Guidelines for Prosecutors that Defense Attorneys Love
Great care and savvy must be used in appealing to a prosecutor’s ethical obligations and professional duties to dismiss a case. Reminding a prosecutor that he or she has a higher purpose than maintaining a 99% conviction rate, like a batting average, should only be done as a last option, not a primary plea-bargaining strategy. After all, no one appreciates being told how to do their job, especially when it is a high stress job that one may feel underpaid for at times.
In a Nutshell: The following principals govern prosecutorial conduct and should always be considered by the prosecution without any need for a reminder from the defense.
Nonetheless, we present the following six “nuggets” that a defense attorney must use with great discretion:
- “The primary duty of the prosecutor is to seek justice within the bounds of the law, not merely to convict. The prosecutor serves the public interest and should act with integrity and balanced judgment to increase public safety both by pursuing appropriate criminal charges of appropriate severity, and by exercising discretion to not pursue criminal charges in appropriate circumstances. The prosecutor should seek to protect the innocent and convict the guilty, consider the interests of victims and witnesses, and respect the constitutional and legal rights of all persons, including suspects and defendants.” American Bar Association, Criminal Justice Standards for the Prosecution Function, Standard 3- 1.2(b).
- “When a prosecutor knows of new, credible and material evidence creating a reasonable likelihood that a convicted defendant did not commit an offense of which the defendant was convicted, the prosecutor shall: (1) promptly disclose that evidence to an appropriate court or authority, and (2) if the conviction was obtained in the prosecutor’s jurisdiction, (i) promptly disclose that evidence to the defendant unless a court authorizes delay, and (ii) undertake further investigation, or make reasonable efforts to cause an investigation, to determine whether the defendant was convicted of an offense that the defendant did not commit...When a prosecutor knows of clear and convincing evidence establishing that a defendant in the prosecutor’s jurisdiction was convicted of an offense that the defendant did not commit, the prosecutor shall seek to remedy the conviction.” American Bar Association, Model Rules of Professional Conduct, Standard 3.8(g)-(h); California Rules of Professional Conduct (F)-(G).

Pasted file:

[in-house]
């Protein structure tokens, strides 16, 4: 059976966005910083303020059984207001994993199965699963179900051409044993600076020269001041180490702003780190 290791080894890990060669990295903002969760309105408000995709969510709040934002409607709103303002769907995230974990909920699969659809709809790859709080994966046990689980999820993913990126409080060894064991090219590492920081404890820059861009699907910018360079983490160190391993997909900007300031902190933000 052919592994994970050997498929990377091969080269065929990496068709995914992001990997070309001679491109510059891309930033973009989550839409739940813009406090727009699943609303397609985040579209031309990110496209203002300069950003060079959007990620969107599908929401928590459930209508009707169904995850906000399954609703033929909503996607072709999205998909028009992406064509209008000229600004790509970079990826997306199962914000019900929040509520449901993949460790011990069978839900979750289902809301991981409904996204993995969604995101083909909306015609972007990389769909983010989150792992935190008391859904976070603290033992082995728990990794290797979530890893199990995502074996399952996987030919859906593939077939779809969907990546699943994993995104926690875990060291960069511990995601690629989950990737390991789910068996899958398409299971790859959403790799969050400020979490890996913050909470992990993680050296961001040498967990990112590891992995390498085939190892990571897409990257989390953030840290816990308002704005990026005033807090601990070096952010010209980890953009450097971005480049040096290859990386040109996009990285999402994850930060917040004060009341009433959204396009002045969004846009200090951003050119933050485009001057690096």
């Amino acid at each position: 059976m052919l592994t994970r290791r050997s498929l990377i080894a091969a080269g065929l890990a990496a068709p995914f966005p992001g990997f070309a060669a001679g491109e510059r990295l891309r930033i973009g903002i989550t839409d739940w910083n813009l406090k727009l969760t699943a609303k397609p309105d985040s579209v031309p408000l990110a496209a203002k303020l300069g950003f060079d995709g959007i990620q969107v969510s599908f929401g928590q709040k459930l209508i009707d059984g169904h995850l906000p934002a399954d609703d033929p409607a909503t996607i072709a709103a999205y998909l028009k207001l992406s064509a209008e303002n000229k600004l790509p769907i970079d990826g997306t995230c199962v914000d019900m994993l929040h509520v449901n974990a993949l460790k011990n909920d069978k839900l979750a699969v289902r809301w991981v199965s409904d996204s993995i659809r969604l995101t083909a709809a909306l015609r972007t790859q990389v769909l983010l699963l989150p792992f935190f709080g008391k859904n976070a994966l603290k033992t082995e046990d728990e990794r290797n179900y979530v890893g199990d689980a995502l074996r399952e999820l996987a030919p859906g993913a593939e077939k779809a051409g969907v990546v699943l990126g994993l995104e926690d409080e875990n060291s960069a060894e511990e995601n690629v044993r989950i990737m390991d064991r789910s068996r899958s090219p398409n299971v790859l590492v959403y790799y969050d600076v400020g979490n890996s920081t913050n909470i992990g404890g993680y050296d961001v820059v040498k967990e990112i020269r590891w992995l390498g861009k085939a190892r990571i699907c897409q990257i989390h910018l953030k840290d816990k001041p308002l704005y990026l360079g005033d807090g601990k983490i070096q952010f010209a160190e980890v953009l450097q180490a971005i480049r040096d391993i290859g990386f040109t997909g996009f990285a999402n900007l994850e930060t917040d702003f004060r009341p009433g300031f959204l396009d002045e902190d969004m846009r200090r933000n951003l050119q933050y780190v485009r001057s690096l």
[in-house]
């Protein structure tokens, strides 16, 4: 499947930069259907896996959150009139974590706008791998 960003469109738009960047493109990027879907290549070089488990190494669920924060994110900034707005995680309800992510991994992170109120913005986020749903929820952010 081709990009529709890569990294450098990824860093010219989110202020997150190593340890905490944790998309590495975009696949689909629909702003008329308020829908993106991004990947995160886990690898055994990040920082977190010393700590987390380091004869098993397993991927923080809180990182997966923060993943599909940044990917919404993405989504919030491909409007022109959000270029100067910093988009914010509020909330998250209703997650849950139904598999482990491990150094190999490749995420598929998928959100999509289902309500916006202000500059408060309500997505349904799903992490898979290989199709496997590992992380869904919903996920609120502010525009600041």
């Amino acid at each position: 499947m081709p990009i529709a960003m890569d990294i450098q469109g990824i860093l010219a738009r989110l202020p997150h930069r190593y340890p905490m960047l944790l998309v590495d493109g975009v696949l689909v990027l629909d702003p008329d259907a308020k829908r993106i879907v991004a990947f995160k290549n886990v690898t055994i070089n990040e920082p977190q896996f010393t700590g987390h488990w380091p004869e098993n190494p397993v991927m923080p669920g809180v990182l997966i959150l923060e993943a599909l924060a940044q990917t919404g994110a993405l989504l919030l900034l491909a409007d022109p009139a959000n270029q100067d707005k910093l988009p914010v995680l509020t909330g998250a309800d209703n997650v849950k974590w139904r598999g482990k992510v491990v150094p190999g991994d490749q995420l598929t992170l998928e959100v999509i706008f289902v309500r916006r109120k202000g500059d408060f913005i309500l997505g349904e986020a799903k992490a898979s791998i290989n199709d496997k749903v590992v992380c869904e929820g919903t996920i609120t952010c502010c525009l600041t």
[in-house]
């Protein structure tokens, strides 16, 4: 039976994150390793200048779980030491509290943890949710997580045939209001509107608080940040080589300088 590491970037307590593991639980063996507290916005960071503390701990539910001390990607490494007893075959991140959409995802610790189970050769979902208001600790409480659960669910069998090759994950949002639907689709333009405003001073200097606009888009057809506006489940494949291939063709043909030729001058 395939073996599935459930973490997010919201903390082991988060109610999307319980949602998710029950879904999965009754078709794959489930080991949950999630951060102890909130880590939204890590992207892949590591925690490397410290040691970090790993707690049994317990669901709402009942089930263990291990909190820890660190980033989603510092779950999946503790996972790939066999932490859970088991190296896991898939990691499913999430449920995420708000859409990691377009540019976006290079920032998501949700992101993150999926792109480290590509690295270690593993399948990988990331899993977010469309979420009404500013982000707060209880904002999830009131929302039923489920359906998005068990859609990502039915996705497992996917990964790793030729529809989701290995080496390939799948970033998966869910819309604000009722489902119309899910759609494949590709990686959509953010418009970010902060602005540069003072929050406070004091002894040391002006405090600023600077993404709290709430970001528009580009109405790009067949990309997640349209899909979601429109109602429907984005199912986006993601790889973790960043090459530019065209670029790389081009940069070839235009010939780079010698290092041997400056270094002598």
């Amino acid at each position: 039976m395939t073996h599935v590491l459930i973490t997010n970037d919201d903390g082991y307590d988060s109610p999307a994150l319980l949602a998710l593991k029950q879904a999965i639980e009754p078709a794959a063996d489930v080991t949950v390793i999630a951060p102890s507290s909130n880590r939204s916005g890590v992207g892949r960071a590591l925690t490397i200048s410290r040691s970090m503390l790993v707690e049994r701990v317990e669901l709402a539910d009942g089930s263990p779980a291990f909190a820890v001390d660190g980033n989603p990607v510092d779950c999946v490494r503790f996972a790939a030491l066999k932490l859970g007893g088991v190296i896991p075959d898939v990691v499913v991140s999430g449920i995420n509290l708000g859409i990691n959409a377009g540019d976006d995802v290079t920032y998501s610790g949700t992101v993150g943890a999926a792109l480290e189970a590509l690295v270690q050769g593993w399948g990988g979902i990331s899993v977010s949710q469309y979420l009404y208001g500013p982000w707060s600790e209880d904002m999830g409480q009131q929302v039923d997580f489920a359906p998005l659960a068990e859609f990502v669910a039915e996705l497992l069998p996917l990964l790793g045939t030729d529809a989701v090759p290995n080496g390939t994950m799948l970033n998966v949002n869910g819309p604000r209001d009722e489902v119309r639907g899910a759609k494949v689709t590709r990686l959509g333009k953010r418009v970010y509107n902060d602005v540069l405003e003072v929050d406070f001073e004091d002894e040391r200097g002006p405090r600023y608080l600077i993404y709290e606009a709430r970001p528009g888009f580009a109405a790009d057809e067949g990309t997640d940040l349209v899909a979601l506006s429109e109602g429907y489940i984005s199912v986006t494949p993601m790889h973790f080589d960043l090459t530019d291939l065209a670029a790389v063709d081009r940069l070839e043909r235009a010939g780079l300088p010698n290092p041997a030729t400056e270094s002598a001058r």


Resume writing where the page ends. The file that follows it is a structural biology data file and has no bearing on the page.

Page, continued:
In California, that remedy may include moving to dismiss the case under Penal Code § 1385 when he or she determines there is insufficient evidence to support a conviction. See, e.g., People v. Polk
(1964) 61 Cal.2d 217, 229 (defendant was in jail when the crime occurred). A judge may dismiss for legal insufficiency of the evidence. People v. Hatch
(2000) 22 Cal.4th 260, 267; People v. Salgado
(2001) 88 Cal.App.4th 5.
- Rule 3.8 Special Responsibilities of a Prosecutor (Rule Approved by the California Supreme Court, Effective June 1, 2020): Prosecutors should investigate whether there is a reasonable probability that the applicant is actually innocent, despite the petitioner’s ability or inability to articulate a legally sound claim.
- Threatening a witness, recanting or otherwise, with prosecution for perjury, either directly or indirectly, is witness intimidation and prosecutorial misconduct under California law. People v. Bryant (1984) 157 Cal.App.3d 582.
- In considering evidence that may have been improperly admitted or excluded, a judge may find such error harmless (because there was other, much stronger evidence that showed the same thing or rebutted the relevance of such evidence). However, the analysis should not stop with this. It is important to recognize a broader perspective, best articulated as “[A]ny prejudice flowing from the error or errors earlier ruled to be harmless, must be considered along with the prejudice arising from the additional error identified in the petition, in determining whether the errors, combined, can together sustain a cumulative error claim." In re Reno (2012) 55 Cal.4th 428, 483.
- When prior bad act evidence is an issue, or is being considered, although defendant was not convicted of any crime: “Absent conviction of a crime, one is presumed innocent.” Nelson v. Colorado. (2017) 137 U.S. 1249, 1255 (explaining that once a criminal conviction is erased, the presumption of innocence is restored and holding that the state “may not presume a person, adjudged guilty of no crime, nonetheless guilty enough for monetary exactions”), citing Johnson v. Mississippi (1988) 486 U. S. 578, 585 (1988) (holding that after a “conviction has been reversed, unless and until [the defendant] should be retried, he must be presumed innocent of that charge”); Coffin v. United States (1895) 156 U. S. 432, 453 [“axiomatic and elementary,” the presumption of innocence “lies at the foundation of our criminal law.”]
For more information about prosecutorial misconduct, please click on the following articles: